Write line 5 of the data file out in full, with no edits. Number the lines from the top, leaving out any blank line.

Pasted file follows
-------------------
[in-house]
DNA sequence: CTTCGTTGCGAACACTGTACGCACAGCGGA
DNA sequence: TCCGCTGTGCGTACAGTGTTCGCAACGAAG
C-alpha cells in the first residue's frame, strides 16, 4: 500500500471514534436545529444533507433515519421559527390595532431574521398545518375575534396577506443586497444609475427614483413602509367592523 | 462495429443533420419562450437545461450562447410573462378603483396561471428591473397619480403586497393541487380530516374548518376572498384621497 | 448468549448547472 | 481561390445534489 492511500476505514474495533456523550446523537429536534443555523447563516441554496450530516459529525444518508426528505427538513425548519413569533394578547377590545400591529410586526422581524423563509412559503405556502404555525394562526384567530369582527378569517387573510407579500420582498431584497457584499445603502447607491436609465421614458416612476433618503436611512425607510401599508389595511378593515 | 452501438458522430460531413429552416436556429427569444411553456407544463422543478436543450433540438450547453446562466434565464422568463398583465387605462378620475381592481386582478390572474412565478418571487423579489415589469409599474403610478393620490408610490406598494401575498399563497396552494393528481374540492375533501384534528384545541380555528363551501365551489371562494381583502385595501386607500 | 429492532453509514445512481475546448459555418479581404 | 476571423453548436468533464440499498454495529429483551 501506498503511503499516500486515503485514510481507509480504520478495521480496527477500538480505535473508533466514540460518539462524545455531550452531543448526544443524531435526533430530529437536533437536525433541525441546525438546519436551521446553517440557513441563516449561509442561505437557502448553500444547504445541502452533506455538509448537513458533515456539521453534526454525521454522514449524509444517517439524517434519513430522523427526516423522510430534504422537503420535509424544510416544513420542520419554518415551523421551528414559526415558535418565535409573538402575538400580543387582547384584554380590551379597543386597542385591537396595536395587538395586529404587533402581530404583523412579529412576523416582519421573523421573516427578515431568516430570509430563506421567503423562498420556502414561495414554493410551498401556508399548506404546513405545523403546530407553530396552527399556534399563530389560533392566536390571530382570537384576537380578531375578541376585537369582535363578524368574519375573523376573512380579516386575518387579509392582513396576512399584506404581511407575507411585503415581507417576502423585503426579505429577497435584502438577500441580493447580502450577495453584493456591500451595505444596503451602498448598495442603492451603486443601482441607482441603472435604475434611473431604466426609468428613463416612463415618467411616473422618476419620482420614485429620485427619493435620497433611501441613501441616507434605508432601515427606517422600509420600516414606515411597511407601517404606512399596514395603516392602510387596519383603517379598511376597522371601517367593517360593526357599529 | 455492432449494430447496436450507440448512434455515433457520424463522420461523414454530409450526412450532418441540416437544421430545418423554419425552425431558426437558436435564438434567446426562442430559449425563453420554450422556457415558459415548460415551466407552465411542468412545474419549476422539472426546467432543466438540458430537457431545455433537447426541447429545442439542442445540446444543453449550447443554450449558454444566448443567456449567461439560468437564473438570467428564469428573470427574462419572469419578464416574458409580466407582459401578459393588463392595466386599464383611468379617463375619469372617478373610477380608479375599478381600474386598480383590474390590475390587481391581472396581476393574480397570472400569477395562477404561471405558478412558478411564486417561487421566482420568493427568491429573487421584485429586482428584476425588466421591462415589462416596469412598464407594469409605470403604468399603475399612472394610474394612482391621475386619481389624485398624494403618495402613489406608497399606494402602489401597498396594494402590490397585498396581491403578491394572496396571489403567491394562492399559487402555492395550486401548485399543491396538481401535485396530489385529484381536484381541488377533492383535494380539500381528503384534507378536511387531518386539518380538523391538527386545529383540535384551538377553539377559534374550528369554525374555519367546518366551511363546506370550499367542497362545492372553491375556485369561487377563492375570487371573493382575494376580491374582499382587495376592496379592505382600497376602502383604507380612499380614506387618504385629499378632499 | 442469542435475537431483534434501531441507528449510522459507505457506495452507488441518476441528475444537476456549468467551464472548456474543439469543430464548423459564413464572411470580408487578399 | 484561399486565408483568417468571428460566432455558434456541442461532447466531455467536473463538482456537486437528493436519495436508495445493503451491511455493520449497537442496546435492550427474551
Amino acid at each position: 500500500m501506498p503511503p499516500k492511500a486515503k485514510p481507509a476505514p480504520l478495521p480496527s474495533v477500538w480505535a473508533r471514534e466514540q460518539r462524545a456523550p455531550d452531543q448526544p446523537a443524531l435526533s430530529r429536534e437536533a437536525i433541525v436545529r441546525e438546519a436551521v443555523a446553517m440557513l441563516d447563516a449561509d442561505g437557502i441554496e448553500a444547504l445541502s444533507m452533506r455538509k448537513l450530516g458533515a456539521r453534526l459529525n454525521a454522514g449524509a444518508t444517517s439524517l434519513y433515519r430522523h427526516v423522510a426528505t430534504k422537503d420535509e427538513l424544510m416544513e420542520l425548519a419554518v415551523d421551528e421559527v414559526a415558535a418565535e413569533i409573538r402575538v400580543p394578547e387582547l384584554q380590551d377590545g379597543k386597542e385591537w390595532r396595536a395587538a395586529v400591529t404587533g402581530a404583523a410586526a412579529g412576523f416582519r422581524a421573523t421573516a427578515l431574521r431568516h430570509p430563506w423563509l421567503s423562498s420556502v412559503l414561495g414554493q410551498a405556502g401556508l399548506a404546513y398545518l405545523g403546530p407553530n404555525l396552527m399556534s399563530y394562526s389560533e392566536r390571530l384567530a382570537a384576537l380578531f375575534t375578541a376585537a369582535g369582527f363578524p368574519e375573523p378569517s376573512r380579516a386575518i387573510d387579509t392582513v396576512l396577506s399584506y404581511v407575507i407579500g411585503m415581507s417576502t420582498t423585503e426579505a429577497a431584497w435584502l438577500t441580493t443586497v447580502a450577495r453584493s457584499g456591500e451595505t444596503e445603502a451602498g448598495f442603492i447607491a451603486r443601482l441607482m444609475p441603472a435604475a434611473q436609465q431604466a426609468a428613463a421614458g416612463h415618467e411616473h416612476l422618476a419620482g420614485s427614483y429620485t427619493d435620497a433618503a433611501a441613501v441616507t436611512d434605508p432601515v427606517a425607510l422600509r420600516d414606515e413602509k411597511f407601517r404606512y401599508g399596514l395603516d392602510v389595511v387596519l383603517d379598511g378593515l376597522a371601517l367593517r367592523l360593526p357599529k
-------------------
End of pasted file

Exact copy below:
Amino acid at each position: 500500500m501506498p503511503p499516500k492511500a486515503k485514510p481507509a476505514p480504520l478495521p480496527s474495533v477500538w480505535a473508533r471514534e466514540q460518539r462524545a456523550p455531550d452531543q448526544p446523537a443524531l435526533s430530529r429536534e437536533a437536525i433541525v436545529r441546525e438546519a436551521v443555523a446553517m440557513l441563516d447563516a449561509d442561505g437557502i441554496e448553500a444547504l445541502s444533507m452533506r455538509k448537513l450530516g458533515a456539521r453534526l459529525n454525521a454522514g449524509a444518508t444517517s439524517l434519513y433515519r430522523h427526516v423522510a426528505t430534504k422537503d420535509e427538513l424544510m416544513e420542520l425548519a419554518v415551523d421551528e421559527v414559526a415558535a418565535e413569533i409573538r402575538v400580543p394578547e387582547l384584554q380590551d377590545g379597543k386597542e385591537w390595532r396595536a395587538a395586529v400591529t404587533g402581530a404583523a410586526a412579529g412576523f416582519r422581524a421573523t421573516a427578515l431574521r431568516h430570509p430563506w423563509l421567503s423562498s420556502v412559503l414561495g414554493q410551498a405556502g401556508l399548506a404546513y398545518l405545523g403546530p407553530n404555525l396552527m399556534s399563530y394562526s389560533e392566536r390571530l384567530a382570537a384576537l380578531f375575534t375578541a376585537a369582535g369582527f363578524p368574519e375573523p378569517s376573512r380579516a386575518i387573510d387579509t392582513v396576512l396577506s399584506y404581511v407575507i407579500g411585503m415581507s417576502t420582498t423585503e426579505a429577497a431584497w435584502l438577500t441580493t443586497v447580502a450577495r453584493s457584499g456591500e451595505t444596503e445603502a451602498g448598495f442603492i447607491a451603486r443601482l441607482m444609475p441603472a435604475a434611473q436609465q431604466a426609468a428613463a421614458g416612463h415618467e411616473h416612476l422618476a419620482g420614485s427614483y429620485t427619493d435620497a433618503a433611501a441613501v441616507t436611512d434605508p432601515v427606517a425607510l422600509r420600516d414606515e413602509k411597511f407601517r404606512y401599508g399596514l395603516d392602510v389595511v387596519l383603517d379598511g378593515l376597522a371601517l367593517r367592523l360593526p357599529k